Two days ago Real Clear Politics featured Timothy Garton Ash's blistering analysis of where we are in Iraq:

"What an amazing bloody catastrophe. The Bush administration's policy towards the Middle East over the five years since 9/11 is culminating in a multiple train crash. Never in the field of human conflict was so little achieved by so great a country at such vast expense. In every vital area of the wider Middle East, American policy over the last five years has taken a bad situation and made it worse."

Sobering observations from a voice not unsympathetic to the United States and George Bush. You should read the full essay (linked here).

However, after you read the essay--and have given it serious consideration--come back in off the ledge. Things in Iraq are bad, but with a little luck we will avoid Armageddon. Just as the graveyards are filled with indispensable men, history is littered with impossible situations--but here we are. And we are likely to survive this troubling time as well.

George Bush is no worse off than Harry Truman was in December of 1950. After suffering humiliating losses at the hands of the Republicans in the midterm elections that fall, Truman woke up one morning in late November to the news that hundreds of thousands of Chinese had crossed the Yalu River and completely turned the tide of the Korean War. American forces were in full retreat. The President's commanding general counseled that a wider war was the only option, and he seemed intent on not taking "no" for an answer. On the other hand, the joint chiefs warned that a wider war in Asia was unwinable. The President faced a cataclysmic crisis in which there were no good answers; moreover, the entire post-war strategy of containment and commitment to fighting communist aggression hung in the balance.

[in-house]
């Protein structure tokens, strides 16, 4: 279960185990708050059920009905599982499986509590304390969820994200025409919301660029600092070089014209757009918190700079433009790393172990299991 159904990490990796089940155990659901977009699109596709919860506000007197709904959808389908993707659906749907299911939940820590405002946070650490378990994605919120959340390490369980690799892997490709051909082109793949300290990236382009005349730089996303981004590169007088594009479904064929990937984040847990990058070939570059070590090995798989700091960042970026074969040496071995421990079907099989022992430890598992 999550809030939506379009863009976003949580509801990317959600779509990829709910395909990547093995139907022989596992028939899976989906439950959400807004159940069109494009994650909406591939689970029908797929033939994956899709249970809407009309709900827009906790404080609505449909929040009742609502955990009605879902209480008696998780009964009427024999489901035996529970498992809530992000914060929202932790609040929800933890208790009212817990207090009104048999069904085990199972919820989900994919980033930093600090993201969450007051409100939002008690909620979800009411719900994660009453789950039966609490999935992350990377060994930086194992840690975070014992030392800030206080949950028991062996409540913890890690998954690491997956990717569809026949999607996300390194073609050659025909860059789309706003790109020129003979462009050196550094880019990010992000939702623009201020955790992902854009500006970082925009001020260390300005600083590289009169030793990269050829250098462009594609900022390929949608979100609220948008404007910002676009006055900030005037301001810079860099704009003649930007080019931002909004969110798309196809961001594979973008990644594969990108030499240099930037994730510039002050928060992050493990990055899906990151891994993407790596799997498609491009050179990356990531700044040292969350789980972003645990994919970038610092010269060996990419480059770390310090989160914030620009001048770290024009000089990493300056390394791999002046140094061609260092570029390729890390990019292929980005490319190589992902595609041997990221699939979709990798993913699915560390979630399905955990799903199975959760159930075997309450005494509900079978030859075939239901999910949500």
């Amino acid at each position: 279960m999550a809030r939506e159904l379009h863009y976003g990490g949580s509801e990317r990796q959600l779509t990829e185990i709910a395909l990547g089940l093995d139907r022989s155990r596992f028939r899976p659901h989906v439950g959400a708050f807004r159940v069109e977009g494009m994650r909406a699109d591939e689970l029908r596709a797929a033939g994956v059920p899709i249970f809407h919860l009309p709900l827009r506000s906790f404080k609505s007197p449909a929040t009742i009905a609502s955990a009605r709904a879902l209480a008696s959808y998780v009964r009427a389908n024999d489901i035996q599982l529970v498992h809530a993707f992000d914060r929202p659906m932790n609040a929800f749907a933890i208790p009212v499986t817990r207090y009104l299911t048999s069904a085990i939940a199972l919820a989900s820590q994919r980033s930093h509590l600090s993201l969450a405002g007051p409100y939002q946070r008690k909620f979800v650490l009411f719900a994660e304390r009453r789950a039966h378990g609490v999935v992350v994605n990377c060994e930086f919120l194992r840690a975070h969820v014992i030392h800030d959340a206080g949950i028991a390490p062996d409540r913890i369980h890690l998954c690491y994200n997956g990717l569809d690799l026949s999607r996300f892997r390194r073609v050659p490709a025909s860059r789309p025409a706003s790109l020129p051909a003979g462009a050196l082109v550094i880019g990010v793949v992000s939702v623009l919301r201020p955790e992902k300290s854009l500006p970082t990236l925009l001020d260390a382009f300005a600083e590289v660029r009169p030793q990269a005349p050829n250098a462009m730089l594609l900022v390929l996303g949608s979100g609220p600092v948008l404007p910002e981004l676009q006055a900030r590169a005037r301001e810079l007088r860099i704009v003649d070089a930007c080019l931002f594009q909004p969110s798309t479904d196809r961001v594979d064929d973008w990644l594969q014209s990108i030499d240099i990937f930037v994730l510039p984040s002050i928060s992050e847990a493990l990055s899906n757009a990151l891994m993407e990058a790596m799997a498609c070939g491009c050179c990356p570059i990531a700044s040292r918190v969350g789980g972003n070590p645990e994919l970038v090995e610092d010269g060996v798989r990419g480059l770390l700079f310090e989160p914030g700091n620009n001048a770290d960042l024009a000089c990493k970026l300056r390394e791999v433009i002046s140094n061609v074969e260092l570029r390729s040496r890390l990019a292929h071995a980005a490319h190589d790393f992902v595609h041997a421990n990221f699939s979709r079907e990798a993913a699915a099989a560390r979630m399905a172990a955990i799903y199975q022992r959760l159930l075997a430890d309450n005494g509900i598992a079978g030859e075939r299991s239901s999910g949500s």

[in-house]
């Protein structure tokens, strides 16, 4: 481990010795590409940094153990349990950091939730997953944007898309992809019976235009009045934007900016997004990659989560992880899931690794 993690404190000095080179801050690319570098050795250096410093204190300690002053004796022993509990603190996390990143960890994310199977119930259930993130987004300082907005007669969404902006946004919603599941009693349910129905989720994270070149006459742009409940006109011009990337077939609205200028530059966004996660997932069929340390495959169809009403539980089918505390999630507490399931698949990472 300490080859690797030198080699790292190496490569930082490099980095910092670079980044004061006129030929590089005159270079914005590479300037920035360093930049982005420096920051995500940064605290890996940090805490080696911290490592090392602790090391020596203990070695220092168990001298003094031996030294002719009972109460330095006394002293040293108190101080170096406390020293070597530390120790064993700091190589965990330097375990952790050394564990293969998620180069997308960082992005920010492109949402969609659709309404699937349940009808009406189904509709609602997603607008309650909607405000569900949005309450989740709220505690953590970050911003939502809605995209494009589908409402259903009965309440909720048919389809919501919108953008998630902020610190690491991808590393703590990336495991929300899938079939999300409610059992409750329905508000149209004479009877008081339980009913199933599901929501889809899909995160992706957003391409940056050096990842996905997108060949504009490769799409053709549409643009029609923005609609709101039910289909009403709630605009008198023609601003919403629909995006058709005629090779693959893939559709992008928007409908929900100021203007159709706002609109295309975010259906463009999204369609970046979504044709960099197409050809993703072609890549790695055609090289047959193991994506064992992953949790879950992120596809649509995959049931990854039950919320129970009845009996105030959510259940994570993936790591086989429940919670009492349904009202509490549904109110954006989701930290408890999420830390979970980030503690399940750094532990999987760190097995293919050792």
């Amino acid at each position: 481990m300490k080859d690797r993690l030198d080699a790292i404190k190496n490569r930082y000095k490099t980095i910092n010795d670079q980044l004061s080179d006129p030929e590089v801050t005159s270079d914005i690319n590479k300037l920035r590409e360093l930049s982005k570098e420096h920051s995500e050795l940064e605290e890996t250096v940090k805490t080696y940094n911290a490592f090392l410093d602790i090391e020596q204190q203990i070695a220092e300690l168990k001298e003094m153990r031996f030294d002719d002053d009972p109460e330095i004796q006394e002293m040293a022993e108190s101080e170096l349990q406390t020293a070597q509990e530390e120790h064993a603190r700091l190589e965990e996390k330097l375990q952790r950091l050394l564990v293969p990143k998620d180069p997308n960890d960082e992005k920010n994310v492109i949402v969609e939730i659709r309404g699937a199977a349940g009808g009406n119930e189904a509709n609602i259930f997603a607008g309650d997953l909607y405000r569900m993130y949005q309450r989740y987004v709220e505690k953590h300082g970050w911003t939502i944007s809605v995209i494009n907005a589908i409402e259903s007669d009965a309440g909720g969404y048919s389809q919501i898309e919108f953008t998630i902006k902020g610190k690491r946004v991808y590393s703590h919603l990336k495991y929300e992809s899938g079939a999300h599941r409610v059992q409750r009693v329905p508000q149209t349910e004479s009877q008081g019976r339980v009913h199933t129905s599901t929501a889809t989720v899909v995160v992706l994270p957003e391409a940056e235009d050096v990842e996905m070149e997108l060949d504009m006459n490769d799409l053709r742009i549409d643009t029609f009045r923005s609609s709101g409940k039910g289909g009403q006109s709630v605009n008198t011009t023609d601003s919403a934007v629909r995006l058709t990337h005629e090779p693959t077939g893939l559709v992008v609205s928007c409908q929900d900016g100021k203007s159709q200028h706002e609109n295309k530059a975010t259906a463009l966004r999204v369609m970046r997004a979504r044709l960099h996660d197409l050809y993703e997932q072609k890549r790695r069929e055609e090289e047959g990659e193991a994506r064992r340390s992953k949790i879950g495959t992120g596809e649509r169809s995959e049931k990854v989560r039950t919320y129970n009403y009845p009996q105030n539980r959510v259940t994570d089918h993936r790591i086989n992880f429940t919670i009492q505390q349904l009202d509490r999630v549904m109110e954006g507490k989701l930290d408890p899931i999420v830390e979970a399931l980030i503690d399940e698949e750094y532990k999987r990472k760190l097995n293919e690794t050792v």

Truman did not find a way to win the war in Korea. He could do no better than a bloody two-year stalemate that cost more than 30,000 American lives and a swath of destruction and despair for the residents of the Korean peninsula. In the end, Truman could not even find a path out of Korea (he would leave that to a Republican administration swept into the Oval Office in 1952). More than fifty years later, Korea is still a festering sore.

There are some, undoubtedly, who would say that Truman erred in not following the advice of Douglas MacArthur and taking on the Chinese and Soviets in one final horrific battle between good and evil.

I am of the opinion that Truman did the right thing. He hung tough. He did not panic. He spent the next two years "suffering the slings and arrows of outrageous fortune," as well as dealing with the consequences of his own decisions that had turned sour.

Truman played it tough but safe. He did not bet it all. He took the long view, understanding (maybe hoping is more accurate) that the American system, over time, would win the all-important bipolar contest of ideologies.

We must hang tough--but we need not be reckless. We are embarked in an extremely long-term battle of ideologies. The race is not always to the swiftest--but to the one who endures. We must endure.